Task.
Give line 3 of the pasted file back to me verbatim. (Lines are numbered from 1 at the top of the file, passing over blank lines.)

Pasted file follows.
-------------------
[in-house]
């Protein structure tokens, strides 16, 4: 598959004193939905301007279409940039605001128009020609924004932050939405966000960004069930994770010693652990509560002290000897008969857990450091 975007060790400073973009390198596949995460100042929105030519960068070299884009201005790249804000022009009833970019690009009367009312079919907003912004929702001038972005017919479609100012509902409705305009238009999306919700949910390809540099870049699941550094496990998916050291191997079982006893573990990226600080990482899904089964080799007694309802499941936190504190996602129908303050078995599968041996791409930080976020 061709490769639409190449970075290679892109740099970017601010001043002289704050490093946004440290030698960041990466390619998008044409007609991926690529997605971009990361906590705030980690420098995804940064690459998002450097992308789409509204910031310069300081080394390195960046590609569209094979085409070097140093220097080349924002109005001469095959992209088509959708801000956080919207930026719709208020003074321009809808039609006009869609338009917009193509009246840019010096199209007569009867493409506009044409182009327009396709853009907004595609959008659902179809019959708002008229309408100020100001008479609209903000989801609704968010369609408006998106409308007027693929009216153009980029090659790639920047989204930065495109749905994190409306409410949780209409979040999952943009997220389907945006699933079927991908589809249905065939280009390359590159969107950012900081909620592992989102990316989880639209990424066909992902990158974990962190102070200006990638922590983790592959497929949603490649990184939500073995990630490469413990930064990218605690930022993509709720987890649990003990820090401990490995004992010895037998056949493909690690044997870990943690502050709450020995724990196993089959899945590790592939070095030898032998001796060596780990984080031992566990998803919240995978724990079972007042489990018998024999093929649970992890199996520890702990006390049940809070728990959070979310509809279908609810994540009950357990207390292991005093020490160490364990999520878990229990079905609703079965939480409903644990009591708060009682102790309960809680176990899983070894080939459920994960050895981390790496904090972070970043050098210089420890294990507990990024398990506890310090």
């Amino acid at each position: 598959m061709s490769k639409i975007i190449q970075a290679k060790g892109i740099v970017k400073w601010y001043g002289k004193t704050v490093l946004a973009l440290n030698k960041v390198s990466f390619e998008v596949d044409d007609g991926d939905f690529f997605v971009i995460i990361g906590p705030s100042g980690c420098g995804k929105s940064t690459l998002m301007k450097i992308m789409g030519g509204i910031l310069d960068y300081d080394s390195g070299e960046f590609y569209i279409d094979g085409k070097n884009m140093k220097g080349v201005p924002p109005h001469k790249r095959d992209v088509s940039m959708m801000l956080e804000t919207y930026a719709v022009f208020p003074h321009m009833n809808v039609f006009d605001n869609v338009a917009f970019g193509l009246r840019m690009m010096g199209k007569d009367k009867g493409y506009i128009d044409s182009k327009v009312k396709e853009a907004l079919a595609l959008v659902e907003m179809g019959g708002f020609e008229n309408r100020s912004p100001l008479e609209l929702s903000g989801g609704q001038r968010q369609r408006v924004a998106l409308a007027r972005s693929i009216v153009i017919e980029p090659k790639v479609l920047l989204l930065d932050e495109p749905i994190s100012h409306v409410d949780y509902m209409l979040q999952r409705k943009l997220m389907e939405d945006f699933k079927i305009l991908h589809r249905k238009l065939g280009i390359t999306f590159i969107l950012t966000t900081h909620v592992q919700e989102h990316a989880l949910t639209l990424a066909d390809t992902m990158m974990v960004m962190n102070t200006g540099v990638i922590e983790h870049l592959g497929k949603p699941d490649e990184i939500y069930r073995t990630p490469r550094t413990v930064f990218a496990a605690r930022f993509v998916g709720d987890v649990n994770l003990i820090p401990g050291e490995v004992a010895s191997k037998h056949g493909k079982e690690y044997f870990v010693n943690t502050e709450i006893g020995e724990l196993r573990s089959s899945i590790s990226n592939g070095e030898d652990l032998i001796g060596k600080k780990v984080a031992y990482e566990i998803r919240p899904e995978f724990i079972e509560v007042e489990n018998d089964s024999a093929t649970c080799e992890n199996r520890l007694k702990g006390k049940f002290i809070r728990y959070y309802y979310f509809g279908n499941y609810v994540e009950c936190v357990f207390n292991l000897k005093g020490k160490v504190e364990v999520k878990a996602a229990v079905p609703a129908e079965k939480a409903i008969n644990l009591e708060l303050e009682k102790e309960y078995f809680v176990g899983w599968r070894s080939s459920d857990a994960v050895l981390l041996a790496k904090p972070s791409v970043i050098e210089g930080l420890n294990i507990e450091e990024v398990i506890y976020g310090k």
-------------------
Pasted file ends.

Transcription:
């Amino acid at each position: 598959m061709s490769k639409i975007i190449q970075a290679k060790g892109i740099v970017k400073w601010y001043g002289k004193t704050v490093l946004a973009l440290n030698k960041v390198s990466f390619e998008v596949d044409d007609g991926d939905f690529f997605v971009i995460i990361g906590p705030s100042g980690c420098g995804k929105s940064t690459l998002m301007k450097i992308m789409g030519g509204i910031l310069d960068y300081d080394s390195g070299e960046f590609y569209i279409d094979g085409k070097n884009m140093k220097g080349v201005p924002p109005h001469k790249r095959d992209v088509s940039m959708m801000l956080e804000t919207y930026a719709v022009f208020p003074h321009m009833n809808v039609f006009d605001n869609v338009a917009f970019g193509l009246r840019m690009m010096g199209k007569d009367k009867g493409y506009i128009d044409s182009k327009v009312k396709e853009a907004l079919a595609l959008v659902e907003m179809g019959g708002f020609e008229n309408r100020s912004p100001l008479e609209l929702s903000g989801g609704q001038r968010q369609r408006v924004a998106l409308a007027r972005s693929i009216v153009i017919e980029p090659k790639v479609l920047l989204l930065d932050e495109p749905i994190s100012h409306v409410d949780y509902m209409l979040q999952r409705k943009l997220m389907e939405d945006f699933k079927i305009l991908h589809r249905k238009l065939g280009i390359t999306f590159i969107l950012t966000t900081h909620v592992q919700e989102h990316a989880l949910t639209l990424a066909d390809t992902m990158m974990v960004m962190n102070t200006g540099v990638i922590e983790h870049l592959g497929k949603p699941d490649e990184i939500y069930r073995t990630p490469r550094t413990v930064f990218a496990a605690r930022f993509v998916g709720d987890v649990n994770l003990i820090p401990g050291e490995v004992a010895s191997k037998h056949g493909k079982e690690y044997f870990v010693n943690t502050e709450i006893g020995e724990l196993r573990s089959s899945i590790s990226n592939g070095e030898d652990l032998i001796g060596k600080k780990v984080a031992y990482e566990i998803r919240p899904e995978f724990i079972e509560v007042e489990n018998d089964s024999a093929t649970c080799e992890n199996r520890l007694k702990g006390k049940f002290i809070r728990y959070y309802y979310f509809g279908n499941y609810v994540e009950c936190v357990f207390n292991l000897k005093g020490k160490v504190e364990v999520k878990a996602a229990v079905p609703a129908e079965k939480a409903i008969n644990l009591e708060l303050e009682k102790e309960y078995f809680v176990g899983w599968r070894s080939s459920d857990a994960v050895l981390l041996a790496k904090p972070s791409v970043i050098e210089g930080l420890n294990i507990e450091e990024v398990i506890y976020g310090k």